Effect of oocyte quality on blastocyst development after in vitro fertilization (IVF) and intracytoplasmic sperm injection (ICSI) in a sheep model

Sheep oocyte quality was assessed by brilliant cresyl blue (BCB) staining. Stained oocytes (BCB+) showed more adenosine triphosphate and more blastocysts after IVF than BCB. Differences in blastocyst percentages were not observed after ICSI.

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Authors

Maria G. Catalá, M.Sc., Dolors Izquierdo, Ph.D., Maria Rodríguez-Prado, Ph.D., Sondes Hammami, M.Sc., Maria-Teresa Paramio, Ph.D.

Volume 97, Issue 4, Pages 1004-1008

Abstract

Objective:

To compare blastocyst production, after IVF and ICSI, from sheep oocytes of various quality. Sham-injected oocytes and parthenogenetic activated oocyte groups were considered as control.

Design:

Prospective experimental study.

Setting:

University.

Animal(s):

Three- to 6-month-old sheep.

Intervention(s):

Oocyte quality was assessed with the use of brilliant cresyl blue (BCB) stain. Adenosine triphosphate content was measured. Intracytoplasmic sperm injection and IVF were performed and blastocyst development and cell numbers were analyzed.

Main Outcome Measure(s):

Adenosine triphosphate content, embryo development and blastomere numbers.

Result(s):

After IVF, BCB-stained (BCB+) oocytes developed up to the blastocyst stage at higher percentages and with more cells per embryo (24.1% vs 4.0% and 69.7 vs 43.9, respectively) than unstained (BCB−) oocytes. Using intracytoplasmic sperm injection, no differences were found in blastocyst production (14.3% vs 11.8%) and number of cells per embryo (71.1 vs 54.3) between BCB+ and BCB− oocytes. Adenosine triphosphate content was higher before in vitro maturation than after in both types of oocytes. Brilliant cresyl blue–stained oocytes had more adenosine triphosphate content than BCB− oocytes.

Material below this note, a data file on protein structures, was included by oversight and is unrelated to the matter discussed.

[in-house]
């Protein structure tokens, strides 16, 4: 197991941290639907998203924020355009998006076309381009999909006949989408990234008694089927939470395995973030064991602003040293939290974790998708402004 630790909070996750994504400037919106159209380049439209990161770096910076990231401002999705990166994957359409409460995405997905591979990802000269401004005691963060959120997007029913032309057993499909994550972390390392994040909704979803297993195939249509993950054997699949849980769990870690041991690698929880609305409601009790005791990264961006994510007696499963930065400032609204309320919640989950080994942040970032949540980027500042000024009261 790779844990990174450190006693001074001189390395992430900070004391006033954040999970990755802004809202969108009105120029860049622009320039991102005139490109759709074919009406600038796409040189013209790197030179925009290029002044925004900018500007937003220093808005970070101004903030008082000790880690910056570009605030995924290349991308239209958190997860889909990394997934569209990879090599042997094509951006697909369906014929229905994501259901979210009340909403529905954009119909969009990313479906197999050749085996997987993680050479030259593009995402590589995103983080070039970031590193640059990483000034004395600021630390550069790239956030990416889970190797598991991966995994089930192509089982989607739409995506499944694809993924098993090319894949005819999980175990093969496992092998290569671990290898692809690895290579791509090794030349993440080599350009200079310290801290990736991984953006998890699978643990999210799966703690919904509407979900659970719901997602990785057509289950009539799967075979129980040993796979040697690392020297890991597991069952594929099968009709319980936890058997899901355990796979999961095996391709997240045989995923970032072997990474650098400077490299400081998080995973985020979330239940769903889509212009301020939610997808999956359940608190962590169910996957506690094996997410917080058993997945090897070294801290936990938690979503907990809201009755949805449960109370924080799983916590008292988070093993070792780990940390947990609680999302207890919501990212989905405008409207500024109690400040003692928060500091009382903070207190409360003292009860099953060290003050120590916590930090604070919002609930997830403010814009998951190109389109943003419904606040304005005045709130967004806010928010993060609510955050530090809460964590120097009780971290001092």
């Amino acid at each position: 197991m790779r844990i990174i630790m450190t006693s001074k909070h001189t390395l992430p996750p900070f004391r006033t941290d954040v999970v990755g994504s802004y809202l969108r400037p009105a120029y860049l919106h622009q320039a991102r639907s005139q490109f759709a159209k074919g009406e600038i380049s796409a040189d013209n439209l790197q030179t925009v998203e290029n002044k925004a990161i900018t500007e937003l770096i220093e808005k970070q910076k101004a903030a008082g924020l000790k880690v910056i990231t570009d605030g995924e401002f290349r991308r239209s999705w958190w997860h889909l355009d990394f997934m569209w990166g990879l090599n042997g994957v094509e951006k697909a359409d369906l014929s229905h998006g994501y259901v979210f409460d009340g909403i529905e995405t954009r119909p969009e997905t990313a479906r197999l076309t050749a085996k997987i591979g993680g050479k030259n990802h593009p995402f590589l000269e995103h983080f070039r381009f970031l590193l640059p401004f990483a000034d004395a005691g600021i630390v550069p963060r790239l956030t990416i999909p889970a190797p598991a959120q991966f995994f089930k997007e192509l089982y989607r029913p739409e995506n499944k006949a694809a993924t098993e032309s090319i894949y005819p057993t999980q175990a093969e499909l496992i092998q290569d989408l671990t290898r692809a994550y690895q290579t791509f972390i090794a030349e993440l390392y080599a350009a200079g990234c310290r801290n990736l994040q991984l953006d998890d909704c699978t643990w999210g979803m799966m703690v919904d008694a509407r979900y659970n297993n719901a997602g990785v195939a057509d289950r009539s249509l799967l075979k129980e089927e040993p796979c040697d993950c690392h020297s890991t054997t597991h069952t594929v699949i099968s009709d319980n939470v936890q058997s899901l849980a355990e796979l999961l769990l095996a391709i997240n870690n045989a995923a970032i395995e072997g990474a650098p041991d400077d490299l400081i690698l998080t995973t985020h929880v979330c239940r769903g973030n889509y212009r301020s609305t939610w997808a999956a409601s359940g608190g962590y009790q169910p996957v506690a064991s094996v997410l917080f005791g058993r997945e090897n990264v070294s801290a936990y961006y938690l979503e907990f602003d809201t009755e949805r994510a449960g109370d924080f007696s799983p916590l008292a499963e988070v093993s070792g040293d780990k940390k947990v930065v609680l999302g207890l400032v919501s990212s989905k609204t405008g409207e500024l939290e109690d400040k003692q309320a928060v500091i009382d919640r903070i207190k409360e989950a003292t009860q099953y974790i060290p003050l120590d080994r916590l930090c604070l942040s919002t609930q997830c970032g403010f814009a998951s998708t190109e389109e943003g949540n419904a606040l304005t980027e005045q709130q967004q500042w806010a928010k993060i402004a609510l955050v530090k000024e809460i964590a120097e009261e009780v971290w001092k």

Conclusion(s):

Brilliant cresyl blue–stained oocytes show more adenosine triphosphate content than BCB− oocytes. Results from IVF were affected by the oocyte quality while ICSI did not produce differences in embryo development or blastomere numbers.

Read the full text at: http://www.fertstert.org/article/S0015-0282(11)02927-X/fulltext


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Fertility and Sterility® is an international journal for obstetricians, gynecologists, reproductive endocrinologists, urologists, basic scientists and others who treat and investigate problems of infertility and human reproductive disorders. The journal publishes juried original scientific articles in clinical and laboratory research relevant to reproductive endocrinology, urology, andrology, physiology, immunology, genetics, contraception, and menopause. Fertility and Sterility® encourages and supports meaningful basic and clinical research, and facilitates and promotes excellence in professional education, in the field of reproductive medicine.

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